Too Soon to Taper

racers taking off from starting block

The week before Christmas will certainly be anything but quiet for global equity markets. With the recent strong jobs report, stronger than anticipated Q3 GDP, and consumer confidence improving, some market prognosticators are now suggesting the Fed might begin to cut back on their bond purchases as early as this week. [i]

when to taper WSJ.jpg

While I don't believe the Federal Reserve quantitative easing program has created strong growth for much of the economy, there is certainly no question asset prices have improved. Since QE3 began on September 13, 2012, the stock market is up 24.97% and housing prices are up 13.29%. [ii]

Why they should wait

In spite of my personal opinion, the last time the Fed pulled their QE program, the stock market dropped sharply and the economy stalled. [iii]

QE2%20and%20market%20graph.png

Second, the economy is still dangerously close to flat-lining when it comes to inflation. [iv]

consumer price index in 2013

After spending over $2 trillion on bond purchases since QE 1 [v], it would fly in the face of the Fed's past experience to prematurely pull one of their last tools. Additionally, deflation is far more harmful to the economy than inflation.

Finally, the Fed does have one new tool to attempt to use. As I have written on several occasions, most inflation hawks don't appreciate the Interest Rate Paid on Excess Reserves. Basically, the Fed is paying banks interest to hold excess reserves above the mandatory requirements—creating an incentive for banks not to lend.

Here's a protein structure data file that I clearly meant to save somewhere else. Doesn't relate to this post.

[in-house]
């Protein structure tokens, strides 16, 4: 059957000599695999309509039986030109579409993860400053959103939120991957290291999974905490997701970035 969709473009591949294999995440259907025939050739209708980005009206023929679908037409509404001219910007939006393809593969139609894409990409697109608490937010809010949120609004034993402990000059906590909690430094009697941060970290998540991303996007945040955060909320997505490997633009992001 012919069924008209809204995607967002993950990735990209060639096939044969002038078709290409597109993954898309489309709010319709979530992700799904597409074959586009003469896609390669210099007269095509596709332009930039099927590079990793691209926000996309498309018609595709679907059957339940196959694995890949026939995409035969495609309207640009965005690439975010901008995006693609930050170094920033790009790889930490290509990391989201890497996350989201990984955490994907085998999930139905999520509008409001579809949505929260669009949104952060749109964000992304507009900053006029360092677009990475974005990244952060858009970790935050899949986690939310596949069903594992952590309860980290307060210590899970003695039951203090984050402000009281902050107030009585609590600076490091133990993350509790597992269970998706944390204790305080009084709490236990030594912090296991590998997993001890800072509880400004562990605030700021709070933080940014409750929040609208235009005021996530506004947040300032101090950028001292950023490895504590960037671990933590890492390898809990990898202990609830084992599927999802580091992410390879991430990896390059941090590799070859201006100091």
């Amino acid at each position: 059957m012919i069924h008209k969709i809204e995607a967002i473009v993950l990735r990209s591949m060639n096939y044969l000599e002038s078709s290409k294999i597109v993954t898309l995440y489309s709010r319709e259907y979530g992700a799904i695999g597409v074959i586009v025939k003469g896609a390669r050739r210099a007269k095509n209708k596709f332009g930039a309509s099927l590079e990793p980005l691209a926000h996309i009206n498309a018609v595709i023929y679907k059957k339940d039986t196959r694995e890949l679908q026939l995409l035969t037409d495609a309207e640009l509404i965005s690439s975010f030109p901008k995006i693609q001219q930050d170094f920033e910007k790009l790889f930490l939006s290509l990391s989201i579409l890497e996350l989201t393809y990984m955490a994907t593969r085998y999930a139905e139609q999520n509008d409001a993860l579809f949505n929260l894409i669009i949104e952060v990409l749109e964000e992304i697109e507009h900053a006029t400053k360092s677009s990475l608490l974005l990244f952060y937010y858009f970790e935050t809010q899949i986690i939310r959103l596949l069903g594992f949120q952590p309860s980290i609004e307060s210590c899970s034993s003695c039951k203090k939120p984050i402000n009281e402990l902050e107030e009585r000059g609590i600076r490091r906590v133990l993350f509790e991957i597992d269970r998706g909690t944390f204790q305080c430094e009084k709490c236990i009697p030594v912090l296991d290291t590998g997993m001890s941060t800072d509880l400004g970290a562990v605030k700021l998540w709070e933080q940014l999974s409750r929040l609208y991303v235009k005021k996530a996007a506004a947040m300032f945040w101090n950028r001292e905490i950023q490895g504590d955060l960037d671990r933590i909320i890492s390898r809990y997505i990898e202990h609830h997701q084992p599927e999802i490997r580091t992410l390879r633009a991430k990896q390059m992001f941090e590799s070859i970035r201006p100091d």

In the current case, the Fed is paying 25bp to banks for not taking on any lending risk. [vi] If the Fed wanted to stimulate more money velocity in our economy they could move that rate to zero, pushing banks to take more risks and actually lend, rather than collecting free money.

interest paid on excess reserve balances over time

Specific predictions are almost always wrong, but if I were to predict a course of action the Fed might take this week, it would be some kind of adjustment to the Interest Rate Paid on Excess Reserves.

I would also suggest that both the very short and very long ends of the yield curve are most likely to face selling pressure associated with any tapering. That's why we are targeting durations around 4 years. [vii]

yield curve as of december 2013

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Tim Phillips, CEO – Phillips & Company

Alex Cook, Investment Analyst – Phillips & Company

[i] “Economists split on start of Fed pullback”, Wall Street Journal, December 13, 2013
[ii] Bloomberg LP. Stock prices are represented by the S&P 500. Housing prices are represented by the S&P/Case-Shiller Composite-20 Home Price Index. Note that the most recent housing price data are as of September 30, 2013.
[iii] Federal Reserve, Bloomberg LP. “Federal Reserve: Unconventional Monetary Policy Options”, Congressional Research Service, February 19, 2013.
[iv] “Consumer Price Index for All Urban Consumers: All Items (CPIAUCSL)”, Federal Reserve Economic Data
[v] “Federal Reserve prolongs stimulus”, CNN Money
[vi] “Interest Rate Paid on Excess Reserve Balances”, Federal Reserve Economic Data
[vii] “Daily Treasury Yield Curve Rates”, US Department of the Treasury